One problem was (I thought) saddle sores. This was incorrect, but I didn’t know that yet. Any time I did a ride longer than about three hours, I would get inflamed tissues right where the nether regions meets the saddle. First, I convinced myself that I was getting inflammation from allergies to chamois cream. There are a ton of common allergens and chemicals in chamois creams, and I am allergy boy (I have a ton of allergies) so this was a perfectly plausible explanation. But it was wrong. 

A few years back, I appeared to have somehow pulled a groin muscle while riding, and subsequent rides resulted in numbness that lasted in one case over four months after riding STP with the injury. I somehow convinced my pea brain that the problem was modern chamois, which are often thin and narrow, whereas I tend to prefer a wide chamois with several layers of fabric, or just a good old-fashioned ultra-sensor chamois that feels like leather. This explanation also proved wrong, and the injury one day just kind of vanished, after about a year of cropping up on occasion.

I stuck with the narrow Terry saddles for years, and often had to take weeks off in between rides to let the inflamed tissues at the top of my inner thighs calm back down. (I need to note here that the Terry saddles are probably fine for the right sized rider.) There were other issues too that I will spare you the pain of reading. Suffice to say it was a frustrating few years.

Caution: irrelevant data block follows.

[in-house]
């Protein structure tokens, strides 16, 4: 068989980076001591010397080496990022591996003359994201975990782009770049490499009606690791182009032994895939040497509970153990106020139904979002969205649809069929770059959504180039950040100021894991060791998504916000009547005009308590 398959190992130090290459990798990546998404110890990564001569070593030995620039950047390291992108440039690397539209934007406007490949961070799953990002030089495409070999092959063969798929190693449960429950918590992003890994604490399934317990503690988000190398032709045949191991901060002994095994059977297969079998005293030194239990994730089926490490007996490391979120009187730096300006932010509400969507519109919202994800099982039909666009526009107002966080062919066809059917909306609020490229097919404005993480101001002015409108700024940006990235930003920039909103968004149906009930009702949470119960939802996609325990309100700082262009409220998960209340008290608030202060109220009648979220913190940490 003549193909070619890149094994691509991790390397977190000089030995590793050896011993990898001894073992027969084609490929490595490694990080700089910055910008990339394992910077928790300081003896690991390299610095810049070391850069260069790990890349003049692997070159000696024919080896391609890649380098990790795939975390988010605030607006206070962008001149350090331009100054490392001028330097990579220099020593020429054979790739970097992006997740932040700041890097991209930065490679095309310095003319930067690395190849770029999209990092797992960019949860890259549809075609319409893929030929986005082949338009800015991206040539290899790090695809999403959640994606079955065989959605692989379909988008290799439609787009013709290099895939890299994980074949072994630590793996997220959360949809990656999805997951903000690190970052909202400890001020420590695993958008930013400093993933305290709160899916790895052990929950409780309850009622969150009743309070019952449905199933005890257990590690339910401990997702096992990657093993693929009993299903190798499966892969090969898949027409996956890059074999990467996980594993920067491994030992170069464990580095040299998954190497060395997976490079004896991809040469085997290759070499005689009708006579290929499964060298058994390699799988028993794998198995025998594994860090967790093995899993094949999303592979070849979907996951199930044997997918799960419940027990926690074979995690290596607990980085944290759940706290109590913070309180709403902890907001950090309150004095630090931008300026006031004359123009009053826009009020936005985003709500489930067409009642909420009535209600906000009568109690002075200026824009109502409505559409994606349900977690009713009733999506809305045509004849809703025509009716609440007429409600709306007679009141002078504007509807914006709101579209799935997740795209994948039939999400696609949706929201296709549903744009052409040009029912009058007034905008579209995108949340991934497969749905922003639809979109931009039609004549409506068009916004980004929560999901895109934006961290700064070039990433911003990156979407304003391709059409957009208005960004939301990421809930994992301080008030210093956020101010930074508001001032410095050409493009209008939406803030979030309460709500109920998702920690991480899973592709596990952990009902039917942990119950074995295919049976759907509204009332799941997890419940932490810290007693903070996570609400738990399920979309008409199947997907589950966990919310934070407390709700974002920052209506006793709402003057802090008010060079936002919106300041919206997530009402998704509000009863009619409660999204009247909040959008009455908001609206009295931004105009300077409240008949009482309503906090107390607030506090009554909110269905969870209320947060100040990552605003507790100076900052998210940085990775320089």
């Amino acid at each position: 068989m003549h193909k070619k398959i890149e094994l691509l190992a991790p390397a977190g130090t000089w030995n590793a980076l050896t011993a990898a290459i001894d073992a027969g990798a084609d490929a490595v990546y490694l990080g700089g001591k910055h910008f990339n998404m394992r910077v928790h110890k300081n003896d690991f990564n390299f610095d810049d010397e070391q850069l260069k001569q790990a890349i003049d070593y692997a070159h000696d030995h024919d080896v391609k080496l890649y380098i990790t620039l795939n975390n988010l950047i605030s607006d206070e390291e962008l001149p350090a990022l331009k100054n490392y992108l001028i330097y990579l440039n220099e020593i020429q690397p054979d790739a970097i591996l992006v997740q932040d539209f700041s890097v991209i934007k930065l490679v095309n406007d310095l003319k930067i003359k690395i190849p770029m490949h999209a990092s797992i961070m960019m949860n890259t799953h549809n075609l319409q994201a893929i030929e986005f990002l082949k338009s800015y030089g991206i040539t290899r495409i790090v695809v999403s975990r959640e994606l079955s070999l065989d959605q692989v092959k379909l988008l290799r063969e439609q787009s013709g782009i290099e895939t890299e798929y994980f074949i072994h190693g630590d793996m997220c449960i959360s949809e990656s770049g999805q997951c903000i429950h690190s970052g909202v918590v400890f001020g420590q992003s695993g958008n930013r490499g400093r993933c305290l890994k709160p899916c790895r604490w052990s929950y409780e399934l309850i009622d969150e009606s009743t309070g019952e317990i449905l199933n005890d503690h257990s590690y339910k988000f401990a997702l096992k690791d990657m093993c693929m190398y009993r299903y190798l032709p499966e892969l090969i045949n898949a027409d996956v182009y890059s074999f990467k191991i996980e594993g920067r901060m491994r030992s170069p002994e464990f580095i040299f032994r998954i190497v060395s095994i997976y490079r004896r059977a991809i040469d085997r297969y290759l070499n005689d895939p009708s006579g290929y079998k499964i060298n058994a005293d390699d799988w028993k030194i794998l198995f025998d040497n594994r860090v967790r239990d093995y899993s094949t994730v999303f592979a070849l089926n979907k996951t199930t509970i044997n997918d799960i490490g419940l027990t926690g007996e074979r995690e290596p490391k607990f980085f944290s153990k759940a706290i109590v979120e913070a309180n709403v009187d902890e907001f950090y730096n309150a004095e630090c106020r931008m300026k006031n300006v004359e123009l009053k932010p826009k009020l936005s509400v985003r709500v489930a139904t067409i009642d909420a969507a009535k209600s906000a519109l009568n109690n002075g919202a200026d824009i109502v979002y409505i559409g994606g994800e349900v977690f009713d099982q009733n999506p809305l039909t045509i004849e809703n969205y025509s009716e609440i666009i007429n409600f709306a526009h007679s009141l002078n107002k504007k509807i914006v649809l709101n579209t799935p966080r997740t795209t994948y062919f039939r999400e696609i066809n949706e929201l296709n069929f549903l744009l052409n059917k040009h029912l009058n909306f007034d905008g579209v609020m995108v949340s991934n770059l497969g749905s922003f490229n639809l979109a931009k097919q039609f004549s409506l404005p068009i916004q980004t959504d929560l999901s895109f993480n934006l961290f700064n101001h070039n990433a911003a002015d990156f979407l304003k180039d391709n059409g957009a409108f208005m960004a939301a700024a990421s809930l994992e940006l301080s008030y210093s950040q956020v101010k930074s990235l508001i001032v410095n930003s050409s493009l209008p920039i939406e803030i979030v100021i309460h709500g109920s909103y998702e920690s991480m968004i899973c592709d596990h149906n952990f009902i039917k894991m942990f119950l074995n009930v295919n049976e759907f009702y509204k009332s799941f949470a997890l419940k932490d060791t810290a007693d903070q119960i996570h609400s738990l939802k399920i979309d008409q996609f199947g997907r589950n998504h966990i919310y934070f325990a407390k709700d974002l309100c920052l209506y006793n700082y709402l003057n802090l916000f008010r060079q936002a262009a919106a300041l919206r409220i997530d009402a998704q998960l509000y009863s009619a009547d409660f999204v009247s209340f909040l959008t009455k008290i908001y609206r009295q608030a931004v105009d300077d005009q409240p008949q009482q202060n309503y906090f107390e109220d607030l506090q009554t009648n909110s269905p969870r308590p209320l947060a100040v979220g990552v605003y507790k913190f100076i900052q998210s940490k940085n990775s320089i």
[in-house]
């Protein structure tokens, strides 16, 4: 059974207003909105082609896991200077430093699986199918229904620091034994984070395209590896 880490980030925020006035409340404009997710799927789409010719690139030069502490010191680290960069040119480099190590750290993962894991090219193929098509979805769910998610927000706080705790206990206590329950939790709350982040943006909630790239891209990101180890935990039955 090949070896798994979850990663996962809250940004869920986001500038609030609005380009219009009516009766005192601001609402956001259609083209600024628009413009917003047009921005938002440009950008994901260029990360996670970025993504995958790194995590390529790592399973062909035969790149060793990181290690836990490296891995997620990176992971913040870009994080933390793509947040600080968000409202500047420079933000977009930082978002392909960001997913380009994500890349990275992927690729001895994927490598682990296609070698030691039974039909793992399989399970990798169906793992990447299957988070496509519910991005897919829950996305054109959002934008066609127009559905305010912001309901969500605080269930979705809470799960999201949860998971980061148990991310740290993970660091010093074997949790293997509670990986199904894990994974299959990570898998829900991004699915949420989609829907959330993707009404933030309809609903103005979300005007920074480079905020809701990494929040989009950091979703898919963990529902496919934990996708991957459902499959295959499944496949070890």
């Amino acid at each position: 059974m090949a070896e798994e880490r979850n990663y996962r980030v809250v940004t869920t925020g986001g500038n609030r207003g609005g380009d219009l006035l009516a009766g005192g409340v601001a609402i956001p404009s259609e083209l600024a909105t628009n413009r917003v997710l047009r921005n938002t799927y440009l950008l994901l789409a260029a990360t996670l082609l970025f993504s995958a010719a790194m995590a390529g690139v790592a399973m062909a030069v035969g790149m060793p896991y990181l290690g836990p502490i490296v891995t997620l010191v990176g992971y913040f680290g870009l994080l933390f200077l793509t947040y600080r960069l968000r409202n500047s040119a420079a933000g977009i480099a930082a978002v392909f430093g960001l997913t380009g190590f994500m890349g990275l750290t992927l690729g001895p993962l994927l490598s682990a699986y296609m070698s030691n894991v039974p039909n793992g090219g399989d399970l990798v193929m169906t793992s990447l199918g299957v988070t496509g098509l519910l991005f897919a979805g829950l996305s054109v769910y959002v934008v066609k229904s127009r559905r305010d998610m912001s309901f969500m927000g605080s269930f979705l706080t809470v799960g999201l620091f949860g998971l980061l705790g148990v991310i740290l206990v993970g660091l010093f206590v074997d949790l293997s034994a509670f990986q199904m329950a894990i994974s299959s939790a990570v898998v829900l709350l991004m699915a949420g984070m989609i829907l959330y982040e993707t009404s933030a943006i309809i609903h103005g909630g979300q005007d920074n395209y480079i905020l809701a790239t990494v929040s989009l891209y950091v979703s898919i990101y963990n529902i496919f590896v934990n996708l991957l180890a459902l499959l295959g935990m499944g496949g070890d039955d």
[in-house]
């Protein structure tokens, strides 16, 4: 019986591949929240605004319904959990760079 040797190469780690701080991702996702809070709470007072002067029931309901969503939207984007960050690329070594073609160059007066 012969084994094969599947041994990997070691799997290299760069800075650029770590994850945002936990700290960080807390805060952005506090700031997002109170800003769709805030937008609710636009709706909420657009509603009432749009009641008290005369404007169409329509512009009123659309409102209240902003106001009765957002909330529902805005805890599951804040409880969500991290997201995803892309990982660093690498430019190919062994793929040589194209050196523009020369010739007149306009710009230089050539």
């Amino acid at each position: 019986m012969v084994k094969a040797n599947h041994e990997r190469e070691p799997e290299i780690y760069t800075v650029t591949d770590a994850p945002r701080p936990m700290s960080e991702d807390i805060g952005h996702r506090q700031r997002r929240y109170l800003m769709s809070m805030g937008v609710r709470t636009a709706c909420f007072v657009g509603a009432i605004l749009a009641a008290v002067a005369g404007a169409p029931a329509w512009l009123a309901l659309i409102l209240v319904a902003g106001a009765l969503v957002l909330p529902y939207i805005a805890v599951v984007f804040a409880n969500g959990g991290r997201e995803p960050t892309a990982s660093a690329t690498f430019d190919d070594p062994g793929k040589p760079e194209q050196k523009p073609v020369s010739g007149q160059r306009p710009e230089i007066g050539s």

This year, I built a commuter bike from old parts and a used frame. I stuck one of my old San Marco Concor Light saddles on it, and rode it for a couple of weeks before stopping in to Corpore Sano Physical Therapy to have my position checked by BikePT maestro Erik Moen. Erik took measurements and said everything looked great except for one thing. “This saddle is way too narrow for you,” he said.

“Really? This is about the same size as the saddles I’ve been riding for years,” I said.

“You should be on a saddle that’s 10mm wider than this,” Erik said, without any hesitation whatsoever.